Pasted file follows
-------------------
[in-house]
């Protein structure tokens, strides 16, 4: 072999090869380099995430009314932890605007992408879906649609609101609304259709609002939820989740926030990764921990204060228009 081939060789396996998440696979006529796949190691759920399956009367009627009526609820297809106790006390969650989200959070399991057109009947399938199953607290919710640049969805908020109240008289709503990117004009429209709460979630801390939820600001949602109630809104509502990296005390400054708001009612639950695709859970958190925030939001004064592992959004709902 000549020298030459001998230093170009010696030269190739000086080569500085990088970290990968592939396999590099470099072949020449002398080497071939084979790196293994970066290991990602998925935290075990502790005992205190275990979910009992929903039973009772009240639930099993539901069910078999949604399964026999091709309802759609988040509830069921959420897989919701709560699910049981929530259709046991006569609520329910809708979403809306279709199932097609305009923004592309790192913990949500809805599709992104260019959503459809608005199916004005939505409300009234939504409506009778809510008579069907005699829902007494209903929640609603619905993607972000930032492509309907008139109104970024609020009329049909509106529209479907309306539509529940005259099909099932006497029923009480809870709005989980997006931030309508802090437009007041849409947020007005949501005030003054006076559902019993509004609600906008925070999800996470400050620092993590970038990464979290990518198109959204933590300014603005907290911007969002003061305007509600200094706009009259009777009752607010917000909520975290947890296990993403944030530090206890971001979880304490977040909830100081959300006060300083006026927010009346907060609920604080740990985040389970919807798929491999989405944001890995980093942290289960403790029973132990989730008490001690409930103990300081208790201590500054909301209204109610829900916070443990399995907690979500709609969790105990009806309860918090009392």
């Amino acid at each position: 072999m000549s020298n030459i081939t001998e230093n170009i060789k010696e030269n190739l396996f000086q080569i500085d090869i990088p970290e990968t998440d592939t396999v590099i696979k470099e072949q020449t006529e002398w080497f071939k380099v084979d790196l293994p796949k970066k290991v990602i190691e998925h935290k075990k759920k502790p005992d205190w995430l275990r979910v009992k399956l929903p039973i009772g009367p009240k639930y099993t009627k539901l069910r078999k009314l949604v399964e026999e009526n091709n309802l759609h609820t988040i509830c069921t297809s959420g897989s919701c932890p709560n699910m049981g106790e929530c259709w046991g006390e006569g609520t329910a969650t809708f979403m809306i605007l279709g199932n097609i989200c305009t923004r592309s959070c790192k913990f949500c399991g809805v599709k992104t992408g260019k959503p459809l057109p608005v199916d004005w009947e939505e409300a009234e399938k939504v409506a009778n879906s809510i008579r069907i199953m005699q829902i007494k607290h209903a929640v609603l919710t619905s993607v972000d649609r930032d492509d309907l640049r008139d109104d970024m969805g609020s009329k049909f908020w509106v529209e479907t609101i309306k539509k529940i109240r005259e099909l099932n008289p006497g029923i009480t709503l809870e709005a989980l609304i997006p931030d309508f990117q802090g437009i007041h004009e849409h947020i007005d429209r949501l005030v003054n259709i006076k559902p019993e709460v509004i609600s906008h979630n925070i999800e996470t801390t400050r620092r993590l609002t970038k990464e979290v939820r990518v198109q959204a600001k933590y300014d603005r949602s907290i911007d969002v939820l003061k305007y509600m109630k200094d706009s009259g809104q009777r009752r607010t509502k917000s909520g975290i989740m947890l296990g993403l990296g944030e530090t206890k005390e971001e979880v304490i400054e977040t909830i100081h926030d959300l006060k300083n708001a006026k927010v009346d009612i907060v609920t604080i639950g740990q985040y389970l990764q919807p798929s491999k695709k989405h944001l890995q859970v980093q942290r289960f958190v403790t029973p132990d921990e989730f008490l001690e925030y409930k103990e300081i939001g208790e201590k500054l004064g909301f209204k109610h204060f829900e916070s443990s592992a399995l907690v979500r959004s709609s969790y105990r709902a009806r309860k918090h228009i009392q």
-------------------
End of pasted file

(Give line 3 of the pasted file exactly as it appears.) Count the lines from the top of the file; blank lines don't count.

């Amino acid at each position: 072999m000549s020298n030459i081939t001998e230093n170009i060789k010696e030269n190739l396996f000086q080569i500085d090869i990088p970290e990968t998440d592939t396999v590099i696979k470099e072949q020449t006529e002398w080497f071939k380099v084979d790196l293994p796949k970066k290991v990602i190691e998925h935290k075990k759920k502790p005992d205190w995430l275990r979910v009992k399956l929903p039973i009772g009367p009240k639930y099993t009627k539901l069910r078999k009314l949604v399964e026999e009526n091709n309802l759609h609820t988040i509830c069921t297809s959420g897989s919701c932890p709560n699910m049981g106790e929530c259709w046991g006390e006569g609520t329910a969650t809708f979403m809306i605007l279709g199932n097609i989200c305009t923004r592309s959070c790192k913990f949500c399991g809805v599709k992104t992408g260019k959503p459809l057109p608005v199916d004005w009947e939505e409300a009234e399938k939504v409506a009778n879906s809510i008579r069907i199953m005699q829902i007494k607290h209903a929640v609603l919710t619905s993607v972000d649609r930032d492509d309907l640049r008139d109104d970024m969805g609020s009329k049909f908020w509106v529209e479907t609101i309306k539509k529940i109240r005259e099909l099932n008289p006497g029923i009480t709503l809870e709005a989980l609304i997006p931030d309508f990117q802090g437009i007041h004009e849409h947020i007005d429209r949501l005030v003054n259709i006076k559902p019993e709460v509004i609600s906008h979630n925070i999800e996470t801390t400050r620092r993590l609002t970038k990464e979290v939820r990518v198109q959204a600001k933590y300014d603005r949602s907290i911007d969002v939820l003061k305007y509600m109630k200094d706009s009259g809104q009777r009752r607010t509502k917000s909520g975290i989740m947890l296990g993403l990296g944030e530090t206890k005390e971001e979880v304490i400054e977040t909830i100081h926030d959300l006060k300083n708001a006026k927010v009346d009612i907060v609920t604080i639950g740990q985040y389970l990764q919807p798929s491999k695709k989405h944001l890995q859970v980093q942290r289960f958190v403790t029973p132990d921990e989730f008490l001690e925030y409930k103990e300081i939001g208790e201590k500054l004064g909301f209204k109610h204060f829900e916070s443990s592992a399995l907690v979500r959004s709609s969790y105990r709902a009806r309860k918090h228009i009392q």